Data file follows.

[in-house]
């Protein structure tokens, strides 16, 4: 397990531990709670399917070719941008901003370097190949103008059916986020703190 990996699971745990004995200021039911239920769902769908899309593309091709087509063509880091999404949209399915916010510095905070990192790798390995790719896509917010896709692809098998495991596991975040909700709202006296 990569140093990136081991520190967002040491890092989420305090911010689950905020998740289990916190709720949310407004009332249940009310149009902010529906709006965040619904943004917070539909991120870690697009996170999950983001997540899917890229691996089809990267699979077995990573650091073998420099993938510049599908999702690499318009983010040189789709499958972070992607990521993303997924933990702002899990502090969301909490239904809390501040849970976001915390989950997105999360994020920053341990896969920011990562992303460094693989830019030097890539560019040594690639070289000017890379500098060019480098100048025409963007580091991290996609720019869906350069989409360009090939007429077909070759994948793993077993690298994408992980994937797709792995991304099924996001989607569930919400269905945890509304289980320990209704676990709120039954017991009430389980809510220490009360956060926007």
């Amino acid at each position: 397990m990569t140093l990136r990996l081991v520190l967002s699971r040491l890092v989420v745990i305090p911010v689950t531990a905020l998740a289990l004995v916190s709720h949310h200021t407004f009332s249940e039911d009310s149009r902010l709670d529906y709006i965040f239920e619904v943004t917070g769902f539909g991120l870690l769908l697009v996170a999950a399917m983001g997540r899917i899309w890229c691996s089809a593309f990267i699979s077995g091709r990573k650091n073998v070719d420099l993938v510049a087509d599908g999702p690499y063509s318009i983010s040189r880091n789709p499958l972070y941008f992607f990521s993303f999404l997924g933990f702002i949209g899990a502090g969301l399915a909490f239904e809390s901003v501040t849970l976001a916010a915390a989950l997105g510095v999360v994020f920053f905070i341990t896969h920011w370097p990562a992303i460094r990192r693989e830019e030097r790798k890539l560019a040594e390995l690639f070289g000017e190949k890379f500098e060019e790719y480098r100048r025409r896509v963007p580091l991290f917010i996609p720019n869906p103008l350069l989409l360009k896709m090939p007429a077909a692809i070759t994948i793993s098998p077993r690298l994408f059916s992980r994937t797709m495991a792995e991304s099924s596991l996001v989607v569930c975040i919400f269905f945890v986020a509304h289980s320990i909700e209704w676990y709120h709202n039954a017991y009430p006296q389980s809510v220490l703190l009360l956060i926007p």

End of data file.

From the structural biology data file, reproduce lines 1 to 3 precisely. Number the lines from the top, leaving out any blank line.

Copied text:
[in-house]
């Protein structure tokens, strides 16, 4: 397990531990709670399917070719941008901003370097190949103008059916986020703190 990996699971745990004995200021039911239920769902769908899309593309091709087509063509880091999404949209399915916010510095905070990192790798390995790719896509917010896709692809098998495991596991975040909700709202006296 990569140093990136081991520190967002040491890092989420305090911010689950905020998740289990916190709720949310407004009332249940009310149009902010529906709006965040619904943004917070539909991120870690697009996170999950983001997540899917890229691996089809990267699979077995990573650091073998420099993938510049599908999702690499318009983010040189789709499958972070992607990521993303997924933990702002899990502090969301909490239904809390501040849970976001915390989950997105999360994020920053341990896969920011990562992303460094693989830019030097890539560019040594690639070289000017890379500098060019480098100048025409963007580091991290996609720019869906350069989409360009090939007429077909070759994948793993077993690298994408992980994937797709792995991304099924996001989607569930919400269905945890509304289980320990209704676990709120039954017991009430389980809510220490009360956060926007």
């Amino acid at each position: 397990m990569t140093l990136r990996l081991v520190l967002s699971r040491l890092v989420v745990i305090p911010v689950t531990a905020l998740a289990l004995v916190s709720h949310h200021t407004f009332s249940e039911d009310s149009r902010l709670d529906y709006i965040f239920e619904v943004t917070g769902f539909g991120l870690l769908l697009v996170a999950a399917m983001g997540r899917i899309w890229c691996s089809a593309f990267i699979s077995g091709r990573k650091n073998v070719d420099l993938v510049a087509d599908g999702p690499y063509s318009i983010s040189r880091n789709p499958l972070y941008f992607f990521s993303f999404l997924g933990f702002i949209g899990a502090g969301l399915a909490f239904e809390s901003v501040t849970l976001a916010a915390a989950l997105g510095v999360v994020f920053f905070i341990t896969h920011w370097p990562a992303i460094r990192r693989e830019e030097r790798k890539l560019a040594e390995l690639f070289g000017e190949k890379f500098e060019e790719y480098r100048r025409r896509v963007p580091l991290f917010i996609p720019n869906p103008l350069l989409l360009k896709m090939p007429a077909a692809i070759t994948i793993s098998p077993r690298l994408f059916s992980r994937t797709m495991a792995e991304s099924s596991l996001v989607v569930c975040i919400f269905f945890v986020a509304h289980s320990i909700e209704w676990y709120h709202n039954a017991y009430p006296q389980s809510v220490l703190l009360l956060i926007p």